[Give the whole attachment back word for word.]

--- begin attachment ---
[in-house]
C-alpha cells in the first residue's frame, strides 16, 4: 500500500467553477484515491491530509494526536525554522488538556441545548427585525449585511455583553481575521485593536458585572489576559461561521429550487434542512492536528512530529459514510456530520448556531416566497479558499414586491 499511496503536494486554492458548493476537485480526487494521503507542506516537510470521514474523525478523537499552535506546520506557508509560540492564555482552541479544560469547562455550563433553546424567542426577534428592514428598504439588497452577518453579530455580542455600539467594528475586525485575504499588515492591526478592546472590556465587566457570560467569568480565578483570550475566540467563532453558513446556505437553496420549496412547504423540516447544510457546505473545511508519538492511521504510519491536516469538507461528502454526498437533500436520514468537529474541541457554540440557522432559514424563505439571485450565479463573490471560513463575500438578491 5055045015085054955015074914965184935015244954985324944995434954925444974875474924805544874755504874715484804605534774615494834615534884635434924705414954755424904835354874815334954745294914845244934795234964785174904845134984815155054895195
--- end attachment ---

[in-house]
C-alpha cells in the first residue's frame, strides 16, 4: 500500500467553477484515491491530509494526536525554522488538556441545548427585525449585511455583553481575521485593536458585572489576559461561521429550487434542512492536528512530529459514510456530520448556531416566497479558499414586491 499511496503536494486554492458548493476537485480526487494521503507542506516537510470521514474523525478523537499552535506546520506557508509560540492564555482552541479544560469547562455550563433553546424567542426577534428592514428598504439588497452577518453579530455580542455600539467594528475586525485575504499588515492591526478592546472590556465587566457570560467569568480565578483570550475566540467563532453558513446556505437553496420549496412547504423540516447544510457546505473545511508519538492511521504510519491536516469538507461528502454526498437533500436520514468537529474541541457554540440557522432559514424563505439571485450565479463573490471560513463575500438578491 5055045015085054955015074914965184935015244954985324944995434954925444974875474924805544874755504874715484804605534774615494834615534884635434924705414954755424904835354874815334954745294914845244934795234964785174904845134984815155054895195